School teaching staff shortage: Failure to hold screening tests leads to impasse

School teaching staff shortage: Failure to hold screening tests leads to impasse

SRINAGAR: In the middle of the ongoing academic session, and with the annual board examinations a few months away, Government Boys’ Higher Secondary School, Kakpora, in South Kashmir’s Pulwama district, is deficient by at least three specialist teachers – of History, Urdu and Physical Education – for teaching its senior secondary students.
In a video posted on social media, students of the school can be seen complaining about the shortage of teachers at the institution.
“The year is ending and the exams are months away, but we are yet to complete the syllabus. We don’t know what we are going to write in the exams,” a student says.
To make things worse for the students, two contractual lecturers posted at the school this year have also left, they complain.
The reason for the departures is that the extended term of the contractual lecturers, hired by the School Education Department (SED) last year on the academic arrangement basis, ended on June 30 this year.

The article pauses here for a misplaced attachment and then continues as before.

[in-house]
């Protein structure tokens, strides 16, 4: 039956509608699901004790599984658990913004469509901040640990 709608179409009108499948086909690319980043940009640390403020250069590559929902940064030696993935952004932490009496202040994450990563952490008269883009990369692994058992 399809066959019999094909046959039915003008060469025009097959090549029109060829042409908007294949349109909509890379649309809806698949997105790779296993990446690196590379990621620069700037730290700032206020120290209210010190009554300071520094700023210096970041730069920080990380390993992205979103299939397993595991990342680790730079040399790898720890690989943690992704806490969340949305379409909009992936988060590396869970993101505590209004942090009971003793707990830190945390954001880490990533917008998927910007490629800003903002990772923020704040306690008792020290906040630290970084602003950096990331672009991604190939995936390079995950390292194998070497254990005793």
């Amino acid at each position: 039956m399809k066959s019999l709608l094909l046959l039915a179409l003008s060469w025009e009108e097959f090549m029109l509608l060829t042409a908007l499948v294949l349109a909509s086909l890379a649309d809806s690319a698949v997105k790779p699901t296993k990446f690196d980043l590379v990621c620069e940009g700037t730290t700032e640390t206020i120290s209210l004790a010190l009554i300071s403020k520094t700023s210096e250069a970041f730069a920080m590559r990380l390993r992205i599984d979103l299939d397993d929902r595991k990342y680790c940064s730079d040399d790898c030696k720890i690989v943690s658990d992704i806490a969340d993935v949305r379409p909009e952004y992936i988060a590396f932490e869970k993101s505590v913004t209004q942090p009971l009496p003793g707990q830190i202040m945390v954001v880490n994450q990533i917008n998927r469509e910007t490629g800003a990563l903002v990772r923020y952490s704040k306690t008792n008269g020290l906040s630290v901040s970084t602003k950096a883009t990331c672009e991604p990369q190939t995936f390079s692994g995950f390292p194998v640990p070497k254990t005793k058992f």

The screening test of applicants for appointment as contractual lecturers at the valley’s higher secondary schools could not be held earlier as the department cited the Model Code of Conduct (MCC), which was in effect in the state during the Lok Sabha elections.
Now with the MCC ending a month or so ago, the SED has not yet held the screening test even as it invited applications for the posts on the basis of academic merit more than four months ago.
After inviting the applications on March 2, the DSEK withdrew the advertisement notification after the teachers appointed last year asked the directorate to conduct a screening test as was the prevalent practice at the time of their engagement.
The directorate, on March 9, invited fresh applications from candidates for contractual lecturer posts for the ongoing academic session on the basis of a screening test.
The impasse has led to a dearth of teaching staff at several schools across the valley, with newly upgraded institutions being severely affected.
Government Girls’ Higher Secondary School Pampore is one among the many schools bearing the brunt of the non-availability of teachers.
A parent of a student enrolled at the institution told Kashmir Reader that the school had no Environmental Science teacher to teach the hundreds of students who had chosen the subject.
The Secretary School Education Kashmir, Dr Mohammad Younis Malik, and the Secretary School Education Department, Sarita Chouhan, did not respond to repeated calls made by this reporter.